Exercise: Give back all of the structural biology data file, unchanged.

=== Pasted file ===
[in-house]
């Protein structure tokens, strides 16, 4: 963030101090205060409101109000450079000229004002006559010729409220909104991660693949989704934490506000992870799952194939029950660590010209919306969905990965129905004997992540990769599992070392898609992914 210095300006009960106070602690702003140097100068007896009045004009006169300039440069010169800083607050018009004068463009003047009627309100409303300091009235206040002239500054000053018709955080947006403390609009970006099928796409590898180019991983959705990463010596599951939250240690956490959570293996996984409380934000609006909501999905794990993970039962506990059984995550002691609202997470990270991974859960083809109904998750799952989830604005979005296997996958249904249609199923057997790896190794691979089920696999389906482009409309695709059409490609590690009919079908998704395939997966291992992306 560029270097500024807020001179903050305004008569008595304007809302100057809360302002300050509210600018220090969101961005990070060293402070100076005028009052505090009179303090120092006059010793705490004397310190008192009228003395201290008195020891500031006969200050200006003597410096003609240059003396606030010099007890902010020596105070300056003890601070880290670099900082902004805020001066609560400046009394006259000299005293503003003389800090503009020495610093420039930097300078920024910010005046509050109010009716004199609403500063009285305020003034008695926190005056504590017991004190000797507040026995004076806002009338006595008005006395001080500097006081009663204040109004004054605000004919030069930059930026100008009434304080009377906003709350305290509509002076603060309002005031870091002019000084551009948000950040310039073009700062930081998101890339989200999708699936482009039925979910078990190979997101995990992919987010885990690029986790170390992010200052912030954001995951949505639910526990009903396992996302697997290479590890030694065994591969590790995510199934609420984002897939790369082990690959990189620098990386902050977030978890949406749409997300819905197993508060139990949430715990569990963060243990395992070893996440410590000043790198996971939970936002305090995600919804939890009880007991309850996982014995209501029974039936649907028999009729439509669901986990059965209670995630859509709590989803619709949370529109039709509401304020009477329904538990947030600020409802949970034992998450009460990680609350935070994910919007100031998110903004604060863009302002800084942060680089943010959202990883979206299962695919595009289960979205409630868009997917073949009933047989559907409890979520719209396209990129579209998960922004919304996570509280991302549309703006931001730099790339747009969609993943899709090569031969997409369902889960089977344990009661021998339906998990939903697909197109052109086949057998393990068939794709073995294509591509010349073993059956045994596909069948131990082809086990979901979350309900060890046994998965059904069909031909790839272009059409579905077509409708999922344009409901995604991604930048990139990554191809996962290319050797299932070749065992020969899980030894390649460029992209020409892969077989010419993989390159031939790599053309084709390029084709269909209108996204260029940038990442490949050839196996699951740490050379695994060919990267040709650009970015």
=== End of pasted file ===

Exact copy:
[in-house]
């Protein structure tokens, strides 16, 4: 963030101090205060409101109000450079000229004002006559010729409220909104991660693949989704934490506000992870799952194939029950660590010209919306969905990965129905004997992540990769599992070392898609992914 210095300006009960106070602690702003140097100068007896009045004009006169300039440069010169800083607050018009004068463009003047009627309100409303300091009235206040002239500054000053018709955080947006403390609009970006099928796409590898180019991983959705990463010596599951939250240690956490959570293996996984409380934000609006909501999905794990993970039962506990059984995550002691609202997470990270991974859960083809109904998750799952989830604005979005296997996958249904249609199923057997790896190794691979089920696999389906482009409309695709059409490609590690009919079908998704395939997966291992992306 560029270097500024807020001179903050305004008569008595304007809302100057809360302002300050509210600018220090969101961005990070060293402070100076005028009052505090009179303090120092006059010793705490004397310190008192009228003395201290008195020891500031006969200050200006003597410096003609240059003396606030010099007890902010020596105070300056003890601070880290670099900082902004805020001066609560400046009394006259000299005293503003003389800090503009020495610093420039930097300078920024910010005046509050109010009716004199609403500063009285305020003034008695926190005056504590017991004190000797507040026995004076806002009338006595008005006395001080500097006081009663204040109004004054605000004919030069930059930026100008009434304080009377906003709350305290509509002076603060309002005031870091002019000084551009948000950040310039073009700062930081998101890339989200999708699936482009039925979910078990190979997101995990992919987010885990690029986790170390992010200052912030954001995951949505639910526990009903396992996302697997290479590890030694065994591969590790995510199934609420984002897939790369082990690959990189620098990386902050977030978890949406749409997300819905197993508060139990949430715990569990963060243990395992070893996440410590000043790198996971939970936002305090995600919804939890009880007991309850996982014995209501029974039936649907028999009729439509669901986990059965209670995630859509709590989803619709949370529109039709509401304020009477329904538990947030600020409802949970034992998450009460990680609350935070994910919007100031998110903004604060863009302002800084942060680089943010959202990883979206299962695919595009289960979205409630868009997917073949009933047989559907409890979520719209396209990129579209998960922004919304996570509280991302549309703006931001730099790339747009969609993943899709090569031969997409369902889960089977344990009661021998339906998990939903697909197109052109086949057998393990068939794709073995294509591509010349073993059956045994596909069948131990082809086990979901979350309900060890046994998965059904069909031909790839272009059409579905077509409708999922344009409901995604991604930048990139990554191809996962290319050797299932070749065992020969899980030894390649460029992209020409892969077989010419993989390159031939790599053309084709390029084709269909209108996204260029940038990442490949050839196996699951740490050379695994060919990267040709650009970015």